The last six months of World War II weakened the Japanese greatly. They were militarily emaciated as a result of the United States’ destruction of the Japanese merchant fleet and consequently unable to ship stores by sea. The Japanese soldiers were also physically weakened by their own government’s early 1945 policy of plowing under rice acreage to make room for the planting and cultivation of so-called industrial crops, such as jute, in order to help the war effort. It became evident that the cultivation of such industrial crops actually hurt the war effort, because they could not feed the war fighters. With the Japanese so weakened, Ho Chi Minh and his Viet Minh were able to occupy Hanoi and environs, filling a temporary vacuum of power until Nationalist Chinese armies arrived from China. Ho Chi Minh offered the Japanese the following terms: They could surrender or be slaughtered. The Japanese knew it was an offer Ho Chi Minh had the power to enforce.

With the Japanese defeated, Bao Dai gave way to the Viet Minh, resigning his office on August 23, 1945. During elaborate ceremonies in Ba Dinh Square, Hanoi, Ho Chi Minh declared the independence of the Democratic Republic of Vietnam Democratic Republic of Vietnam on September 2, 1945. There were still French soldiers and citizens in Vietnam, however, and France was not finished vying for control of the country. In 1946, France went to war against Ho Chi Minh in an attempt to defeat and destroy the Viet Minh and restore French colonial control. The First Indochina War, as it is called, lasted until 1954 and demonstrated not only the strength of Vietnamese nationalism but also the ever-growing ties between Ho Chi Minh and communists in both China and the Soviet Union.

With the waning of French public support for the seemingly endless war in Indochina, France sought a solution by resurrecting the recently deposed Vietnamese emperor, Bao Dai. While not as articulate or magnetic as Ho Chi Minh, Bao Dai possessed a degree of legitimacy and respect as a result of his royal lineage. In Bao Dai, the French hoped to reestablish a Vietnamese government that would draw support away from Ho Chi Minh and the Viet Minh. Bao Dai had the added attraction for France and the West of being noncommunist.

Therefore, through the Elysée Agreements of March 8, 1949, the French named Vietnam a state within the French Union and named Bao Dai as head of state. The French government then ratified the agreements on February 2, 1950. Ultimately, the French believed that Bao Dai could be strong enough to weaken Ho Chi Minh, while remaining weak enough to pose no threats to France’s designs on Vietnam.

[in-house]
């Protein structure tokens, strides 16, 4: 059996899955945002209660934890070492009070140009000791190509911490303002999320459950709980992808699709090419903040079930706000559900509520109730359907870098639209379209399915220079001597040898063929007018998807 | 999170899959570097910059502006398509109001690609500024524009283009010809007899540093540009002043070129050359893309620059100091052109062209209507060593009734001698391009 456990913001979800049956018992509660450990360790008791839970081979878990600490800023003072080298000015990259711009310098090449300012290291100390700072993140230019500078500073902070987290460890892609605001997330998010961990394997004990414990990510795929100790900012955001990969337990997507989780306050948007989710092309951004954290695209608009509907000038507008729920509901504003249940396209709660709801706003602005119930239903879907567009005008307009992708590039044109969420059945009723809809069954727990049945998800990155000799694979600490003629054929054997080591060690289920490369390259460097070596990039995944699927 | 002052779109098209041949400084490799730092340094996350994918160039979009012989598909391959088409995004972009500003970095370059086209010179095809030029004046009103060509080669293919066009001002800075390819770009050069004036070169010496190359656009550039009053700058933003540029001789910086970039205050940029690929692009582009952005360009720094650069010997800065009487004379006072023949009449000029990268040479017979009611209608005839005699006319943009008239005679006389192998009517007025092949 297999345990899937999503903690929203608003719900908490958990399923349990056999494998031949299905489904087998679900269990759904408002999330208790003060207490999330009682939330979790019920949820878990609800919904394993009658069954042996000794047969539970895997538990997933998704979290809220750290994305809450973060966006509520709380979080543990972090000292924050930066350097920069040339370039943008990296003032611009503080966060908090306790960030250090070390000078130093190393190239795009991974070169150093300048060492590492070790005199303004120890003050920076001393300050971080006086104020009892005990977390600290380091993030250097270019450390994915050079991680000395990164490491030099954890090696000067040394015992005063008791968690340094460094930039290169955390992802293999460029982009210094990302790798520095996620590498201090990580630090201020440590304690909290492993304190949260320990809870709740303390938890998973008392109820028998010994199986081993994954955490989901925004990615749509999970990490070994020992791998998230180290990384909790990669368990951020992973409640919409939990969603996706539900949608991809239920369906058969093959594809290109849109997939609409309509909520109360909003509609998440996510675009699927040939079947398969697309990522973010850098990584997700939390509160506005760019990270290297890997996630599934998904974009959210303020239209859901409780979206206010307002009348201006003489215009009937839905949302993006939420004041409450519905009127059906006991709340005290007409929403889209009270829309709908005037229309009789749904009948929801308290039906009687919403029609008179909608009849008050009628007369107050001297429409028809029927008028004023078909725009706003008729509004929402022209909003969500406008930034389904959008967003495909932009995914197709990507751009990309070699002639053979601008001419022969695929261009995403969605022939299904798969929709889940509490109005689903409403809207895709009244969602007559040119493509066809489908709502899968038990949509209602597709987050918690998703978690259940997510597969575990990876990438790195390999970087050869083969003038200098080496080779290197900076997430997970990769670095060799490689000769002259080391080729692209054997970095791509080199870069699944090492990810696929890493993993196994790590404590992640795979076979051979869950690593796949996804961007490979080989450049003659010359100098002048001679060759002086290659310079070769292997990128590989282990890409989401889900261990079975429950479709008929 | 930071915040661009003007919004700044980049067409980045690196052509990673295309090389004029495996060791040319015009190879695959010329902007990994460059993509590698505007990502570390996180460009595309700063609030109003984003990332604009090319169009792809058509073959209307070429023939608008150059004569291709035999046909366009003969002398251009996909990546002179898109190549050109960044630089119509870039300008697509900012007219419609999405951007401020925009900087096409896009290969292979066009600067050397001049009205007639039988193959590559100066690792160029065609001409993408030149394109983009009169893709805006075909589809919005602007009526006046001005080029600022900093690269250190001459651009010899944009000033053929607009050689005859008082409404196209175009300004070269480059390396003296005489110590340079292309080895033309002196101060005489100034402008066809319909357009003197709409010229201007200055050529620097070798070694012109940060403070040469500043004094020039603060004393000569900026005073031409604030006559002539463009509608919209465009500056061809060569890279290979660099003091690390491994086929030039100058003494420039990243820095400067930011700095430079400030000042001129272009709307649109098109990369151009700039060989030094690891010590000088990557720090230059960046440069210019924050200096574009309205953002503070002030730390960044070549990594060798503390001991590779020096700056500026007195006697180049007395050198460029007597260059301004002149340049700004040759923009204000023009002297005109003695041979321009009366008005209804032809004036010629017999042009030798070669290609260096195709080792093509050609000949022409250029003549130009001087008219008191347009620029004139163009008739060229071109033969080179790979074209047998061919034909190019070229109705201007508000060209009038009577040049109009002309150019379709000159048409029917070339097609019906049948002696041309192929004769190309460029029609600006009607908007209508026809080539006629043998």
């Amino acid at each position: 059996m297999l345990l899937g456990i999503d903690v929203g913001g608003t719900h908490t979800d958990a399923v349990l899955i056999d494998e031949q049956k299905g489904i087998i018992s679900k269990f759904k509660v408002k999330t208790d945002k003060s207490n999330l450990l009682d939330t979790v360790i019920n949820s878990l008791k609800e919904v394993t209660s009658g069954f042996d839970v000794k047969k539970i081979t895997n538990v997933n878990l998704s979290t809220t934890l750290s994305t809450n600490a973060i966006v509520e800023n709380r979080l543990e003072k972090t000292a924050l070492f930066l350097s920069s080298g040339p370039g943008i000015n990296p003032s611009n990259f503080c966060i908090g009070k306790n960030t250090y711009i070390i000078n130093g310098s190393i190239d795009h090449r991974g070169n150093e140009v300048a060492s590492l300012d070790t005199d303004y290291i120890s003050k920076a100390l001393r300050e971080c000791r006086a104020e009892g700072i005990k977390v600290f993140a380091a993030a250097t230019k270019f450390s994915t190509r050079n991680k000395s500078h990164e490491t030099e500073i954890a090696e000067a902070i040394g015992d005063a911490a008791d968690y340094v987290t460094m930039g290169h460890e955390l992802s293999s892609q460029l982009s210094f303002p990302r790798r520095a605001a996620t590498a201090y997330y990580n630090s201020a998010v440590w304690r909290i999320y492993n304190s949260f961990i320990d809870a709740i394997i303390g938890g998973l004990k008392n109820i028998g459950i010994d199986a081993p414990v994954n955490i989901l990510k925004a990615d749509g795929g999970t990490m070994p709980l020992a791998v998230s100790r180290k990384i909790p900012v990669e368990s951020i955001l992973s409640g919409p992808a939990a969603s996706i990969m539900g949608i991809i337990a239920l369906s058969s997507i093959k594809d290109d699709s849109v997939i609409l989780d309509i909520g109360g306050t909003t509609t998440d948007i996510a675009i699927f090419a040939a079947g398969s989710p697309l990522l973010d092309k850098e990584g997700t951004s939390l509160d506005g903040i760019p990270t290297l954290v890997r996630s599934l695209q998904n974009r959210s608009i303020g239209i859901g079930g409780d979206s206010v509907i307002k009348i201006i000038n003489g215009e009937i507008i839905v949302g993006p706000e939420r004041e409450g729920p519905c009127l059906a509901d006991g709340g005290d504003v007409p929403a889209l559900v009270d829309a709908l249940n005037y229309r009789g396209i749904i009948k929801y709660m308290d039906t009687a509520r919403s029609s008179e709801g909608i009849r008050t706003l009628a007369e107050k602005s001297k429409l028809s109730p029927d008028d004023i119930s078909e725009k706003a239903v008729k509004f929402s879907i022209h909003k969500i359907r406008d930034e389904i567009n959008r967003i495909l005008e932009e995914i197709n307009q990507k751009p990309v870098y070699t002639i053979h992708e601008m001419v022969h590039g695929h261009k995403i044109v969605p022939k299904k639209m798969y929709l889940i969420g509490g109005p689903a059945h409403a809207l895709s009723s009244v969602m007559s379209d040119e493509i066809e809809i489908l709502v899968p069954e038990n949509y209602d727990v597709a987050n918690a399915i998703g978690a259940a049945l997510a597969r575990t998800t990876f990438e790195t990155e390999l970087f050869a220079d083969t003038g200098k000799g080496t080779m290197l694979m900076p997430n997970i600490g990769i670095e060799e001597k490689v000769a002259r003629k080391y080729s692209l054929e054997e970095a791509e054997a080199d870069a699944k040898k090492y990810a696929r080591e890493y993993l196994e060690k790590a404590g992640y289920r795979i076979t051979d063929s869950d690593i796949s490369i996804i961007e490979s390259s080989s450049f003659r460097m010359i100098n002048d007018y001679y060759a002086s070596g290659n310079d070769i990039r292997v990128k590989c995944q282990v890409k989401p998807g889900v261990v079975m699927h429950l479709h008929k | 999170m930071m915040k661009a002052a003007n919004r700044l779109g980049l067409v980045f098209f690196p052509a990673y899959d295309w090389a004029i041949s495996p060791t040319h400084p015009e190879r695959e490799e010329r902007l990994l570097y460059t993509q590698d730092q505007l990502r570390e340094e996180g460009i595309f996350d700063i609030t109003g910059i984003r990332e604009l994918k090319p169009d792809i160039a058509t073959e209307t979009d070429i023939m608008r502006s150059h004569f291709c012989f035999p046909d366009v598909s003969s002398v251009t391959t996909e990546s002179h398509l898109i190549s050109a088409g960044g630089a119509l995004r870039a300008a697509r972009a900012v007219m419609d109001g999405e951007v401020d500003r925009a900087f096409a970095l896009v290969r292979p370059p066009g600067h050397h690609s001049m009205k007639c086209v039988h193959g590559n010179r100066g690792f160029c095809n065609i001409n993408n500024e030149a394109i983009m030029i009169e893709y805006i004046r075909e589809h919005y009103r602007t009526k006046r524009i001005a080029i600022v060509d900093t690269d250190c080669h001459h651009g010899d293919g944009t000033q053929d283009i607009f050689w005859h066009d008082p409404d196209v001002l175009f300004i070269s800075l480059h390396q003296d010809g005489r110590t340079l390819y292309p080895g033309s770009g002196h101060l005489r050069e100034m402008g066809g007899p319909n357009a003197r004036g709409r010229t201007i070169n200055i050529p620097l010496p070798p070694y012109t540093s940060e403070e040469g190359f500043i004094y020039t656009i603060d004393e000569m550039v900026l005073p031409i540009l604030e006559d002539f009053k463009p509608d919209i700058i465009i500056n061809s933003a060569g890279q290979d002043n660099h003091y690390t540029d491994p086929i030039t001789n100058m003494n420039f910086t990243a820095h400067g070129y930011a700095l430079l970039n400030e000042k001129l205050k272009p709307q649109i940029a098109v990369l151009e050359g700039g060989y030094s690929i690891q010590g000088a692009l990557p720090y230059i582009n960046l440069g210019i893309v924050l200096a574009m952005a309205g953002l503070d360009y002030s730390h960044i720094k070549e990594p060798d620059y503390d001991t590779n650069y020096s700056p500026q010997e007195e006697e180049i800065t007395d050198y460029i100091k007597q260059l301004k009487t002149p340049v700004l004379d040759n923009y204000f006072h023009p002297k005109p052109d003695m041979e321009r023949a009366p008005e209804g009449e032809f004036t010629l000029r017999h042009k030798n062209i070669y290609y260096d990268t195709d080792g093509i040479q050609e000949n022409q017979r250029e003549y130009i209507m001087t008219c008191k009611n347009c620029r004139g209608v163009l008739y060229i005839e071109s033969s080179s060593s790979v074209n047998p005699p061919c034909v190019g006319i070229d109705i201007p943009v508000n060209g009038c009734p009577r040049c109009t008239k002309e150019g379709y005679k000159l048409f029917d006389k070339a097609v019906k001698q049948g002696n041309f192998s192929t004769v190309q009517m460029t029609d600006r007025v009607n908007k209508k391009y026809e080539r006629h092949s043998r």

Naming Vietnam a state and Bao Dai head of state had significant ramifications, some negative and some positive. The fact that Ho Chi Minh grew more tenacious and France’s hold on Vietnam less certain during the Bao Dai “solution” was clearly bad for the French. On the other hand, the United States’ recognition of the state of Vietnam and the aid that followed was good for the French. In a memorandum dated February 2, 1950, U.S. secretary of state Dean Acheson advised President Harry S. Truman that recognition of the newly formed state would further the foreign policy interests of the United States through the establishment and support of a noncommunist country to serve as a buffer between Communist China and its neighbors to the south. The United States recognized the government of Vietnam on February 7, 1950. Indochina
Vietnam, independence of
Elysée Agreements

Further Reading

  • Blum, Robert M. Drawing the Line: The Origin of the American Containment Policy in East Asia. New York: W. W. Norton, 1982. Drawn from official documents and policies during the years leading up to the Vietnam War, this book contains information lacking in other studies covering the same subject but drawn from nongovernment documents.
  • Honey, P. J. Genesis of a Tragedy: The Historical Background to the Vietnam War. London: East Benn, 1968. Provides a brief yet thorough overview of the history of Vietnam. Beginning almost two thousand years before the Vietnam War took place, Honey demonstrates the twists and turns, as well as the riches, of Vietnam and its history.
  • Karnow, Stanley. Vietnam: A History. 2d ed. New York: Penguin Books, 1997. The most widely available English book on Vietnam, offering a solid history through the post-Vietnam War era. Illustrated.
  • Marr, David. Vietnam 1945: The Quest for Power. Los Angeles: University of California Press, 1995. This book is the perfect compliment to Genesis of a Tragedy in that, instead of focusing on two millennia, it focuses on one year. Marr traces the historic events of 1945 and presents them to the reader in such a way that even a Vietnam War novice can see how Ho Chi Minh successfully wrested control from the colonizers.

Ho Chi Minh Organizes the Viet Minh

Nationalist Vietnamese Fight French Control of Indochina

Operation Passage to Freedom Evacuates Refugees from North Vietnam

Kennedy Expands U.S. Involvement in Vietnam

United States Sprays Agent Orange in Vietnam

Vietnamese Generals Overthrow Diem Regime

United States Enters the Vietnam War

Thieu Is Elected President of South Vietnam

Halberstam Reflects on American Involvement in Vietnam in The Best and the Brightest

United States Invades Cambodia